Figure skating has a scoring system only a computer could love.
The judging accentuates the negative by nitpicking performances and demands technical requirements that lead to tediously repetitive routines.
As if that hadn't damaged the sport enough, here comes another turnoff:
This year, the U.S. Championship that begins Friday in Spokane, Wash., will drag across two weekends -- with three dark days in the middle -- to satisfy NBC's programming demands.
Not only has that forced many cash-strapped fans and media to make a choice about which part to attend -- pairs and men this weekend, ice dance and women next -- it has created a conundrum for the men and pairs skaters who do well enough to earn a spot in the Jan. 24 exhibition.
Do they go back to their training base during the days off, which could mean tiresome, extra coast-to-coast travel with at least one connecting flight, or do they hang around in Spokane, where the results will determine who skates in the upcoming Olympics?
Three-time U.S. champion Johnny Weir, who trains in New Jersey, called the two-weekend schedule "so stupid."
"It's just a hassle, especially this close to the Olympic Games," said Weir, who plans to travel home during the break.
Reigning U.S. pairs champions Keauna McLaughlin and Rockne Brubaker are planning to stay in Spokane 13 days because they did not want the extra flights -- even from relatively close Southern California.
Jeremy Abbott, the defending men's champion, will return to train in Detroit and is not concerned about the two long trips so close together -- the second only three weeks before the Olympic competition begins.
Several major news organizations that always have staffed the entire championships, including the Washington Post and Boston Globe, are skipping one weekend. That means less coverage for a sport in need of more.
U.S. Figure Skating has no choice but to do what NBC wants, since no other network was interested in the sport when the federation lost its long-term ABC sponsorship in 2008.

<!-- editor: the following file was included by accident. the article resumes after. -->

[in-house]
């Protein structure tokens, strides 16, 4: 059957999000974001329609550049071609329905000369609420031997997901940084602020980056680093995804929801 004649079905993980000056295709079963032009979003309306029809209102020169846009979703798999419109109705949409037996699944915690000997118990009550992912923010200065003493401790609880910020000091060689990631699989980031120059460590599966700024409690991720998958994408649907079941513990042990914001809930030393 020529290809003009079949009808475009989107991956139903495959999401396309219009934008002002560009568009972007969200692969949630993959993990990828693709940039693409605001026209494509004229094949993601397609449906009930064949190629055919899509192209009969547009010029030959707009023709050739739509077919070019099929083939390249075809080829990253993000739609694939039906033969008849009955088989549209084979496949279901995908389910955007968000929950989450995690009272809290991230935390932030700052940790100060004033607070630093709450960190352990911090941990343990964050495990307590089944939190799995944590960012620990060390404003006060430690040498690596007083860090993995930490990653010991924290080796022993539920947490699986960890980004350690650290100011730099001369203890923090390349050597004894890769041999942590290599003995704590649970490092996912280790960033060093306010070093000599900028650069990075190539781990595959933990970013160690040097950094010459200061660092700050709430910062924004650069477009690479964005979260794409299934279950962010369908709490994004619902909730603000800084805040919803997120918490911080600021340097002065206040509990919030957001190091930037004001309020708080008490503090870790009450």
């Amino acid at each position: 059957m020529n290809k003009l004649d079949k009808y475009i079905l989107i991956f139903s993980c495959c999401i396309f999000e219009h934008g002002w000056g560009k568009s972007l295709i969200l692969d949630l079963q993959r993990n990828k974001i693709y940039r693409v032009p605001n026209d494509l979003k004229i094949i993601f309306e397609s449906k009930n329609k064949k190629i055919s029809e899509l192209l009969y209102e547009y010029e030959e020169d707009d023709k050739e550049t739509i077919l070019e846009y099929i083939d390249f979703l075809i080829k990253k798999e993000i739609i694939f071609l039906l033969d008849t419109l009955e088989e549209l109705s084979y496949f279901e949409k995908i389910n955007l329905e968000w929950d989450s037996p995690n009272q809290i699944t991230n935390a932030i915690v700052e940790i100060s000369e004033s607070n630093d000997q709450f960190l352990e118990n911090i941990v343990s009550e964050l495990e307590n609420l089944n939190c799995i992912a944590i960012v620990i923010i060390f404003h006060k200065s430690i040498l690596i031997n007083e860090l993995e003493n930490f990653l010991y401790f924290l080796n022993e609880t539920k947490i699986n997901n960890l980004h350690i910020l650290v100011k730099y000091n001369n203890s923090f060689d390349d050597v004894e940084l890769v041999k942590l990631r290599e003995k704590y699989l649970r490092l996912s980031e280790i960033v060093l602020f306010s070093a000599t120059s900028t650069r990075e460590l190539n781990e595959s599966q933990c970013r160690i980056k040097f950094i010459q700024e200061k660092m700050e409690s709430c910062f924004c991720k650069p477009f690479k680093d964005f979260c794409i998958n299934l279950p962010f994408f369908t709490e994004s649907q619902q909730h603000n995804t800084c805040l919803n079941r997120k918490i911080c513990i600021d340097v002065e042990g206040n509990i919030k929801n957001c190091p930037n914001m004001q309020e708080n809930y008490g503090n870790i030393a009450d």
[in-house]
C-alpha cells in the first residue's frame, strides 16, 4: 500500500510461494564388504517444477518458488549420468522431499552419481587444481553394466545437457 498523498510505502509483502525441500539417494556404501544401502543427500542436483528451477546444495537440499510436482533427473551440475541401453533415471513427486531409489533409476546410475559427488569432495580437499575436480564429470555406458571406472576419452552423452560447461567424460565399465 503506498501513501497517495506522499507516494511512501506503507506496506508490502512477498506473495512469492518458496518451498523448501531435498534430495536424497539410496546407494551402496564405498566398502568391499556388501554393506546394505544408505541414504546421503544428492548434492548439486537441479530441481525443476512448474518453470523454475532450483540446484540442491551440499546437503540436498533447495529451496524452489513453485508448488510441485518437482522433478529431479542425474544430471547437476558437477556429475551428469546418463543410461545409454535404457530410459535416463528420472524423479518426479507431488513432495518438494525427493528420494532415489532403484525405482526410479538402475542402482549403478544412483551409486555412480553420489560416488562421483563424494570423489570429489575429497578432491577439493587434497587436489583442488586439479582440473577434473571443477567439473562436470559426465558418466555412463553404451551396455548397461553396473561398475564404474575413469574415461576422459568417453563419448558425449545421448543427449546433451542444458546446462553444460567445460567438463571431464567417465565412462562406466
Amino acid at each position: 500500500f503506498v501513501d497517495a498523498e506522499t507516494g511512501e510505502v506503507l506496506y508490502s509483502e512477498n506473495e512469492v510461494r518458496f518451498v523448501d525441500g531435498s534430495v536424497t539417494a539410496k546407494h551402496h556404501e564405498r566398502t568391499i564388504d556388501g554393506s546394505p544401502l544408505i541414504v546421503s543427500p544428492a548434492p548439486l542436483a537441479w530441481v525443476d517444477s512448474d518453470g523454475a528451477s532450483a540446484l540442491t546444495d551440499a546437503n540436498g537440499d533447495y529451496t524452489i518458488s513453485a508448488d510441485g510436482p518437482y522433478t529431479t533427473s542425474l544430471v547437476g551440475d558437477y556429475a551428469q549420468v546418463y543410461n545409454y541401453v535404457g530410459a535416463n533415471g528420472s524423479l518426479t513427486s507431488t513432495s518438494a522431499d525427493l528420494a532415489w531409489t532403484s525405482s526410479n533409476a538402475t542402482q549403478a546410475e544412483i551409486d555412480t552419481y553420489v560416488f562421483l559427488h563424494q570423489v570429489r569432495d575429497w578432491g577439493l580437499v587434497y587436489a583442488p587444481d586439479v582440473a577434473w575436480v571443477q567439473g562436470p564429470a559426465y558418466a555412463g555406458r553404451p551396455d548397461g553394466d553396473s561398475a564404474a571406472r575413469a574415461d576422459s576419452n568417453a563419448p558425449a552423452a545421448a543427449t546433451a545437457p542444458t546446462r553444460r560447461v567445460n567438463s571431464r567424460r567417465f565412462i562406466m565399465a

At least Spokane seems likely to greet these U.S. Championships as passionately as it did the five-day nationals the city hosted in 2007, when the event's record total attendance (154,893) was 23 percent higher than any other nationals in history. Advance sales this year are 140,000.
"In 2007, the audience was incredible," Weir said. "The rink is a perfect size (10,000 seats), and they filled every event."
The fans should be getting a fierce competition in the women's competition, because only two Olympic places are available. In the men's, the deepest group of talented skaters of any country will be going after three places.
There are two Olympic places in pairs and three in dance. Results at the 2009 World Championships determined the number of spots each leading nation earned.
Three U.S. champions are scheduled to skate in the women's event -- Alissa Czisny (2009), Mirai Nagasu (2008) and Olympic silver medalist Sasha Cohen (2006) -- but the favorite is Rachael Flatt, last year's runner-up, whose consistency weighs heavily in her favor.
"My consistency is an advantage, but I certainly have to prove myself at nationals," Flatt said.
Also in the mix: Ashley Wagner, the only U.S. woman to make this season's Grand Prix Final; Caroline Zhang, the one-time phenom who has struggled badly the past two seasons; and Emily Hughes, a 2006 Olympian (7th place) who has missed the past two nationals with injuries.
The men's event also includes three U.S. champions -- Abbott, Weir and two-time winner Evan Lysacek -- and strong skaters such as world team members Brandon Mroz and Ryan Bradley and a rising star in two-time world junior champion Adam Rippon.
"I really would like to (successfully) defend my title, but that is not really my goal," Abbott said. "My goal is the Olympics."
Winning still has its rewards. While the order of finish likely will determine the Olympic team, only the champion in each event is guaranteed a ticket to Vancouver.
Abbott considers himself the underdog to because Lysacek is the reigning world and Grand Prix Final champion. Weir, who last year failed to make the world team for the first time since 2003, comes in slightly under the radar, even if his enticing, no-holds-barred approach to life always attracts attention.
"In no way do I think I stopped commanding a spotlight," Weir said. "I think I travel with one."
That's good for a sport that no longer is a lights-out attraction.